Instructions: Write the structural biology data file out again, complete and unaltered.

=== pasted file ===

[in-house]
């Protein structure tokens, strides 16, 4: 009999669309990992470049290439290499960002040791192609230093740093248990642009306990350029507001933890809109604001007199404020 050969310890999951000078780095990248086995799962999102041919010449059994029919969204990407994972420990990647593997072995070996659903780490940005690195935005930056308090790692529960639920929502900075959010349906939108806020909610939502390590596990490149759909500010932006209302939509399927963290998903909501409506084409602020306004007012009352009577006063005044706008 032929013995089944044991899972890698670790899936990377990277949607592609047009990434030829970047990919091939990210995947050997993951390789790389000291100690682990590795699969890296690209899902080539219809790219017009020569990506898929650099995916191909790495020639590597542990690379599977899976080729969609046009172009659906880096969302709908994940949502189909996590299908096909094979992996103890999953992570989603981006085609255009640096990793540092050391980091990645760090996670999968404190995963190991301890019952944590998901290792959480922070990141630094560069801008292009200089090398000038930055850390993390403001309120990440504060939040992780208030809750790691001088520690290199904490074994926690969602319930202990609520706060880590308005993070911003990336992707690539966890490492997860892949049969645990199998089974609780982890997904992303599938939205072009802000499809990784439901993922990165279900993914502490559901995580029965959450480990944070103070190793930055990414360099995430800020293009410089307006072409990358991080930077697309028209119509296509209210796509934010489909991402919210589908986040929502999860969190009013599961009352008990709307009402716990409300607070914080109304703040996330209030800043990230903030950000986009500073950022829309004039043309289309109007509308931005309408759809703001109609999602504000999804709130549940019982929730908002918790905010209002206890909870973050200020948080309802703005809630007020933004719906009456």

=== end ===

[in-house]
């Protein structure tokens, strides 16, 4: 009999669309990992470049290439290499960002040791192609230093740093248990642009306990350029507001933890809109604001007199404020 050969310890999951000078780095990248086995799962999102041919010449059994029919969204990407994972420990990647593997072995070996659903780490940005690195935005930056308090790692529960639920929502900075959010349906939108806020909610939502390590596990490149759909500010932006209302939509399927963290998903909501409506084409602020306004007012009352009577006063005044706008 032929013995089944044991899972890698670790899936990377990277949607592609047009990434030829970047990919091939990210995947050997993951390789790389000291100690682990590795699969890296690209899902080539219809790219017009020569990506898929650099995916191909790495020639590597542990690379599977899976080729969609046009172009659906880096969302709908994940949502189909996590299908096909094979992996103890999953992570989603981006085609255009640096990793540092050391980091990645760090996670999968404190995963190991301890019952944590998901290792959480922070990141630094560069801008292009200089090398000038930055850390993390403001309120990440504060939040992780208030809750790691001088520690290199904490074994926690969602319930202990609520706060880590308005993070911003990336992707690539966890490492997860892949049969645990199998089974609780982890997904992303599938939205072009802000499809990784439901993922990165279900993914502490559901995580029965959450480990944070103070190793930055990414360099995430800020293009410089307006072409990358991080930077697309028209119509296509209210796509934010489909991402919210589908986040929502999860969190009013599961009352008990709307009402716990409300607070914080109304703040996330209030800043990230903030950000986009500073950022829309004039043309289309109007509308931005309408759809703001109609999602504000999804709130549940019982929730908002918790905010209002206890909870973050200020948080309802703005809630007020933004719906009456």